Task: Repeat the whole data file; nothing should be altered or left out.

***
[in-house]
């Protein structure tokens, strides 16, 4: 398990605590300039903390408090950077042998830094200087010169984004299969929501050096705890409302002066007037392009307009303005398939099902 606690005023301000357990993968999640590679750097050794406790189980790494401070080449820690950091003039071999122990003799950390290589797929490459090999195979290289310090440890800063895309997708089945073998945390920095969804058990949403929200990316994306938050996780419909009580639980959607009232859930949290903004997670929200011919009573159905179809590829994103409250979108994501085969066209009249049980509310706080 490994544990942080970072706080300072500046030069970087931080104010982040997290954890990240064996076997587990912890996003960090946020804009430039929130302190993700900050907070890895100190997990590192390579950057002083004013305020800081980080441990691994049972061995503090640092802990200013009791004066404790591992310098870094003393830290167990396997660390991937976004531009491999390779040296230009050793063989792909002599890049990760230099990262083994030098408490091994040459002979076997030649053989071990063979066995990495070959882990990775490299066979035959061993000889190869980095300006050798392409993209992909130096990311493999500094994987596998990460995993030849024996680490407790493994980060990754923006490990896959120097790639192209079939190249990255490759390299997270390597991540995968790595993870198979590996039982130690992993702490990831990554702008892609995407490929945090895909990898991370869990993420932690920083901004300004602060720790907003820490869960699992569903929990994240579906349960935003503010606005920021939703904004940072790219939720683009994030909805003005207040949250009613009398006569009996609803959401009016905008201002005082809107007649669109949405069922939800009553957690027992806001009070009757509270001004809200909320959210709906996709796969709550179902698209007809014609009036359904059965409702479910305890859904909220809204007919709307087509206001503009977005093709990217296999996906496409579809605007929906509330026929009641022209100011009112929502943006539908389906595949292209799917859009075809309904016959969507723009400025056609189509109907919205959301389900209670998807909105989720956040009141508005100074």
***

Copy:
[in-house]
């Protein structure tokens, strides 16, 4: 398990605590300039903390408090950077042998830094200087010169984004299969929501050096705890409302002066007037392009307009303005398939099902 606690005023301000357990993968999640590679750097050794406790189980790494401070080449820690950091003039071999122990003799950390290589797929490459090999195979290289310090440890800063895309997708089945073998945390920095969804058990949403929200990316994306938050996780419909009580639980959607009232859930949290903004997670929200011919009573159905179809590829994103409250979108994501085969066209009249049980509310706080 490994544990942080970072706080300072500046030069970087931080104010982040997290954890990240064996076997587990912890996003960090946020804009430039929130302190993700900050907070890895100190997990590192390579950057002083004013305020800081980080441990691994049972061995503090640092802990200013009791004066404790591992310098870094003393830290167990396997660390991937976004531009491999390779040296230009050793063989792909002599890049990760230099990262083994030098408490091994040459002979076997030649053989071990063979066995990495070959882990990775490299066979035959061993000889190869980095300006050798392409993209992909130096990311493999500094994987596998990460995993030849024996680490407790493994980060990754923006490990896959120097790639192209079939190249990255490759390299997270390597991540995968790595993870198979590996039982130690992993702490990831990554702008892609995407490929945090895909990898991370869990993420932690920083901004300004602060720790907003820490869960699992569903929990994240579906349960935003503010606005920021939703904004940072790219939720683009994030909805003005207040949250009613009398006569009996609803959401009016905008201002005082809107007649669109949405069922939800009553957690027992806001009070009757509270001004809200909320959210709906996709796969709550179902698209007809014609009036359904059965409702479910305890859904909220809204007919709307087509206001503009977005093709990217296999996906496409579809605007929906509330026929009641022209100011009112929502943006539908389906595949292209799917859009075809309904016959969507723009400025056609189509109907919205959301389900209670998807909105989720956040009141508005100074």